Avatar: The Last Airbender

October 2014 Prof. Cassandra Lobiesk

Book 1: Water

I don't know why it's taken me so long to write a review of a series I've loved for years now, but I figure it was the proper time, considering the last season of Legend of Korra is currently airing.

For those not yet introduced to this series, I will have to say this: watch it. Yes, it's an animated cartoon. Yes, it was geared specifically for a Nickelodeon audience (which, if you knew anything about Nickelodeon, means a demographic of children). Yes, it probably is for children. But who cares?

General reviews of the series itself puts Avatar: The Last Airbender as one of the very few animated shows that can capture audiences much older than its target viewers. Heck, I started my adventure in ATLA when I was in college, finished the series a couple of years after I graduated, and have been a big fan of the show, as well as its sequel, since then. And I'm in the middle of my third re-watch of ATLA. It's just that good.

Since I can't exactly encompass my entire review on both ATLA and Legend of Korra, I'm going to break them up season by season. That means starting from the basics, which is "Book 1: Water".

ATLA's first season introduces us to the world of the Avatar, a world rich in Asian-influenced cultures and a world that has seen the suffering of a hundred-year war, starting with the fall of Sozin's Comet. In the span of a hundred years, the Avatar--the world's maintainer of balance--has disappeared. For a hundred years, it was believed that the Avatar might even be dead. Up until two siblings from the Southern Water Tribe find him encased in a glacier, and subsequently freed him from his trappings.

Already, "Book 1" starts off strong, giving us characters young and old who are dealing with their situations as best they can. Katara and Sokka are sister and brother of a dwindling nation, the Southern Water Tribe, whose villagers have lost all of their water benders to the cruel persecutions of the Fire Nation. Well, all save Katara, who is a burgeoning Waterbender in her own right. It is because of her that Aang, the last Airbender (and the Avatar), is freed from his icy slumber. Unfortunately, finding the Avatar is only part of a solution to the war against the Fire Nation. The problem is that Aang is only a master at Airbending; he has yet to learn any of the other three bending abilities and thus is not a fully realized Avatar. Together, Aang, Katara, and Sokka must journey toward the Northern Water Tribe in hopes of finding a Waterbending master to train Aang--and, in conjunction, Katara.

Running parallel to Aang's journey is Zuko, a Firebender and a member of the Fire Nation's royal family--except that he's been banished, and the only way he can return to his home with honor is to capture the Avatar. With Zuko in his travels is Uncle Iroh, perhaps one of the most singularly beloved characters of the show (unless you count Appa, that is...). Personally, I couldn't imagine Zuko or Iroh without the other; the two characters go through so much character growth--especially Zuko--that it's hard not to love them by the end of the series (but more on that later).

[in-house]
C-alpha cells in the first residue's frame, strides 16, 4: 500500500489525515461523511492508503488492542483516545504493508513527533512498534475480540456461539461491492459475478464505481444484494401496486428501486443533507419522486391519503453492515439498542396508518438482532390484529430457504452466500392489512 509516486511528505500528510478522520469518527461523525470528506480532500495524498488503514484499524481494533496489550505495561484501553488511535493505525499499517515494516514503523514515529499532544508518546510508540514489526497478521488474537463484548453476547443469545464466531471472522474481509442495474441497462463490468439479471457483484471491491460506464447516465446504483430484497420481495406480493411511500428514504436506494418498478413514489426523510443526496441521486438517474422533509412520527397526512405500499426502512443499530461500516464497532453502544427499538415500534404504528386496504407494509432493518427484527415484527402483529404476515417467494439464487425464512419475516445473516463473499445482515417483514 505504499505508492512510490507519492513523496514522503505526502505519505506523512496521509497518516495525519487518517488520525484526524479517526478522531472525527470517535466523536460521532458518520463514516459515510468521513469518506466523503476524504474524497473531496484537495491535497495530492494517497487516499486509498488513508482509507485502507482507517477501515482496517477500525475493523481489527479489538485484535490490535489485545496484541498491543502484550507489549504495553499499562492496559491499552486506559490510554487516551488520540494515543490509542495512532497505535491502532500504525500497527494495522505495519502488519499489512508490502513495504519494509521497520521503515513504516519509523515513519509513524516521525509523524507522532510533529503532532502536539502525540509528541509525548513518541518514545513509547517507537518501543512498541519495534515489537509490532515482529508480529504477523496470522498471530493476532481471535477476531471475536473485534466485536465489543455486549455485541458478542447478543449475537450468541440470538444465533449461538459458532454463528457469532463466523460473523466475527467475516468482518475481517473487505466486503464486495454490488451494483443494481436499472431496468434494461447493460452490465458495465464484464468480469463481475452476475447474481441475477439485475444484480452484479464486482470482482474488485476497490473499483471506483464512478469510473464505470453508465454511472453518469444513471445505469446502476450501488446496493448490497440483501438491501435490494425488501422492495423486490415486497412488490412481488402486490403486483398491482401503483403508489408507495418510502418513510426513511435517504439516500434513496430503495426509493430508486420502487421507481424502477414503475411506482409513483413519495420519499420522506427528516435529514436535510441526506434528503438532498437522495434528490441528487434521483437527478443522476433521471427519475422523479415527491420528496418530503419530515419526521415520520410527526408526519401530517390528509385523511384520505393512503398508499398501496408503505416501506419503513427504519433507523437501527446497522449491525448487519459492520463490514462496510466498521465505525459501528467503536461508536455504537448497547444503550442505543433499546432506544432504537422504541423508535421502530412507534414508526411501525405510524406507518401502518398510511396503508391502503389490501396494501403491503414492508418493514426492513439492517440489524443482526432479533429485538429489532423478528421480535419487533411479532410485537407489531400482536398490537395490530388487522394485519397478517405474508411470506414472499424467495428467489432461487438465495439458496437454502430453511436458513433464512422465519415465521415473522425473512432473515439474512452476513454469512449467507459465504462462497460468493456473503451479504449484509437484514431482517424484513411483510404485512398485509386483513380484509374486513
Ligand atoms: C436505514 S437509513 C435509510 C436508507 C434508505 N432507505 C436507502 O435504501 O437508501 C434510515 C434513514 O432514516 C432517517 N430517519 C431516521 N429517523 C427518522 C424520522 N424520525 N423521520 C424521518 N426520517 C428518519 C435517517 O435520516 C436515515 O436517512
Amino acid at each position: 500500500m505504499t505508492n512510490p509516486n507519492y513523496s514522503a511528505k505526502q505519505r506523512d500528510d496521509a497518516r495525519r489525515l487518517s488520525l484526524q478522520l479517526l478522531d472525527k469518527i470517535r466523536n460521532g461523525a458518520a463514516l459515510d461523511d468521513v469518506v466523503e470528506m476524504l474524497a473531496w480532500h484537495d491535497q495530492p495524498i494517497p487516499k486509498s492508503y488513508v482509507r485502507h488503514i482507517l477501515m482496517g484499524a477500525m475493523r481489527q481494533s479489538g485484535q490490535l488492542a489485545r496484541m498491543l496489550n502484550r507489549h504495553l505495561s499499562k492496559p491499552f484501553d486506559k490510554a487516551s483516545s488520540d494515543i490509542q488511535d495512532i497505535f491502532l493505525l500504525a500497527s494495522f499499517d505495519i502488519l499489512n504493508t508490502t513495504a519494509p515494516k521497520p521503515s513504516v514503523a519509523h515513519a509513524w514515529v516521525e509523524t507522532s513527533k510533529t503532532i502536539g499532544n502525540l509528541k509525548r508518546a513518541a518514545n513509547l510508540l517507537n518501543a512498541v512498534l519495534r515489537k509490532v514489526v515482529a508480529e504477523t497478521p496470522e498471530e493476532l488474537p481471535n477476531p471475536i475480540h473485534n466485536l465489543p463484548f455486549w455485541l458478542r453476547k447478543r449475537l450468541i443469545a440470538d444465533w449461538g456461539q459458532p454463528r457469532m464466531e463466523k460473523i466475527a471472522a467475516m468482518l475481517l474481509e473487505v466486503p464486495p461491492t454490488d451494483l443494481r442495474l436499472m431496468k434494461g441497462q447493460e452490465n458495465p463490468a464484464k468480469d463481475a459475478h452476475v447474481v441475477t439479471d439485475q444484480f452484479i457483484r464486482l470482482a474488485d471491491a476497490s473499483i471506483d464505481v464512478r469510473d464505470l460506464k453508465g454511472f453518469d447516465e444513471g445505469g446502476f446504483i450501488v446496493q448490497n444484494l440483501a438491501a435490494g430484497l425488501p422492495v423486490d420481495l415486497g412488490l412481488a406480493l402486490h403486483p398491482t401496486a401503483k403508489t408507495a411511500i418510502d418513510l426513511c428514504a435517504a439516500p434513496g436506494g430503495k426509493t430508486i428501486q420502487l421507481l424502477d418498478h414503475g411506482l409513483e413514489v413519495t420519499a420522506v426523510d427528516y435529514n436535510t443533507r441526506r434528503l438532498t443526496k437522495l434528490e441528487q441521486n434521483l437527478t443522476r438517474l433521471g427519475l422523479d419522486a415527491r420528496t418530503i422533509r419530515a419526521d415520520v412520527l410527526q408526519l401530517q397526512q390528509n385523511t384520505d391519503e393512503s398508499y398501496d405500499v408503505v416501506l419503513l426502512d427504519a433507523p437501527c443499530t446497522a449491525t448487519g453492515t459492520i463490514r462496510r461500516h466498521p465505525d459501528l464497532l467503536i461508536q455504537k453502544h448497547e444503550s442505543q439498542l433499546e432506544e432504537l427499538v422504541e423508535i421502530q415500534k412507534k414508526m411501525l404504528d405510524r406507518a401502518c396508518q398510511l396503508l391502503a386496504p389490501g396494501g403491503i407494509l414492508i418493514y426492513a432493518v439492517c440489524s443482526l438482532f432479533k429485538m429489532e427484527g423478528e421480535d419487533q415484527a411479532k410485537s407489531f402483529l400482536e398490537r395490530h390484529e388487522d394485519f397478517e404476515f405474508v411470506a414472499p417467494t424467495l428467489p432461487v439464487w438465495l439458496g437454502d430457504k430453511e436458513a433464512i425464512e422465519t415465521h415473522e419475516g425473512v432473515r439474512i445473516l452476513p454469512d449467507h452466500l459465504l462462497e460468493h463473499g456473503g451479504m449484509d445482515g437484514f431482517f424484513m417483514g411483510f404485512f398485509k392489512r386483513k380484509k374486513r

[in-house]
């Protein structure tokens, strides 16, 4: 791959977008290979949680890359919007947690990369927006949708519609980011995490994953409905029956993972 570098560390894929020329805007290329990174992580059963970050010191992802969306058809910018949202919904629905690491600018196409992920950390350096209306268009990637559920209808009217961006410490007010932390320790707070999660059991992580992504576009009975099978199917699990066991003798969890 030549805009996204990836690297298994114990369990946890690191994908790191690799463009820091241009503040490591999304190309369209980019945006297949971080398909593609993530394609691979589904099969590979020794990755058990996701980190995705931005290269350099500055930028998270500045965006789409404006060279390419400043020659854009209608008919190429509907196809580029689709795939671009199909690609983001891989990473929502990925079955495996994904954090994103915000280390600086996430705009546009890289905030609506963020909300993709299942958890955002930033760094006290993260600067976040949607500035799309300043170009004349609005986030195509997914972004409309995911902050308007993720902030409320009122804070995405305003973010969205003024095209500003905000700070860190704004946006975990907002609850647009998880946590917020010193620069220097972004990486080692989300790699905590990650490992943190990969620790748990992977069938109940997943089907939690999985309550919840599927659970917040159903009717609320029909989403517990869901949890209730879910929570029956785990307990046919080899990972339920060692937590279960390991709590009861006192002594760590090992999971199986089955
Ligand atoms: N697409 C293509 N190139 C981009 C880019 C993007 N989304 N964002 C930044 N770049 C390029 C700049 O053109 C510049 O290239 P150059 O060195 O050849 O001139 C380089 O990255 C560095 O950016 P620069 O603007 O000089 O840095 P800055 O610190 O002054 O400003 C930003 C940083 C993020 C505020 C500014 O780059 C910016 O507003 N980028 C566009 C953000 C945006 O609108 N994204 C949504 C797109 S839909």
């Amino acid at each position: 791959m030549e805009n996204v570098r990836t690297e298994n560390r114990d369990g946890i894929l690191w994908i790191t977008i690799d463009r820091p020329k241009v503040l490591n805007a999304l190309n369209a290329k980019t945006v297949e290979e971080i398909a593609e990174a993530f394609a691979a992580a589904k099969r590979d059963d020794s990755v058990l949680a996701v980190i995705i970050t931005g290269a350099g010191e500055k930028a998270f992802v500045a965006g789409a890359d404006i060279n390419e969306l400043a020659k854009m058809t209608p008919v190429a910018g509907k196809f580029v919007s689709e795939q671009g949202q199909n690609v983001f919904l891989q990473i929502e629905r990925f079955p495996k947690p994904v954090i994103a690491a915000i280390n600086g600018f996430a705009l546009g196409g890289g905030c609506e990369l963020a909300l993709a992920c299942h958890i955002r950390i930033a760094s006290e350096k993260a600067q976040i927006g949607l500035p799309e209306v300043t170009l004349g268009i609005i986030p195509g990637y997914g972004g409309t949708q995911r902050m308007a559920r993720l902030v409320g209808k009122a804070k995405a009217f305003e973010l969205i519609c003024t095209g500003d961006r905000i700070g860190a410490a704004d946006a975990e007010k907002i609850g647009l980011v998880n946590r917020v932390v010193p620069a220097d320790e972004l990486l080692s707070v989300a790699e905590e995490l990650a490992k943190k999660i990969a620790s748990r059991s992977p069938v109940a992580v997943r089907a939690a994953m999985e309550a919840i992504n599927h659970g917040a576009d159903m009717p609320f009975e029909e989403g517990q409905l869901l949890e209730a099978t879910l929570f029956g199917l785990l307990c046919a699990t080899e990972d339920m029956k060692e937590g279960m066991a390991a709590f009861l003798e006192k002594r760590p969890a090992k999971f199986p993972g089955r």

The characters already give off a strong showing within the series, but if that wasn't enough, the world of the Avatar is filled with so much mythology and history. The Avatar line has existed for ten thousand years at this point, and so much has happened within the mortal world since then. Throughout Team Avatar's adventures, we see the world as it has been affected by the Fire Nation. Aang himself is the only Airbender left, and the Air Nomad temples are in ruins. The Earth Kingdoms are practically the only standing defenses against the Fire Nation (for now), and the Northern Water Tribe has gone into isolation.

As I've said, "Book 1" is an introductory season. Most of the focus is on the multitudes of character interactions in several places, as well as the workings of the world and the bending abilities of each nation. We learn that the Avatar is not only a bender of all four elements, but that he is also the bridge between the spirit and human world. The characters in themselves also learn this as they go along, and throughout the season, Aang, Sokka, and Katara learn their way around each other and begin to trust.

Only time will tell where Zuko falls into the relationship of Team Avatar, but with Iroh there to guide him, there's lots of hope to be had, right?

So, as I said, if you haven't already started the show, watch it. I promise that things only go up from here.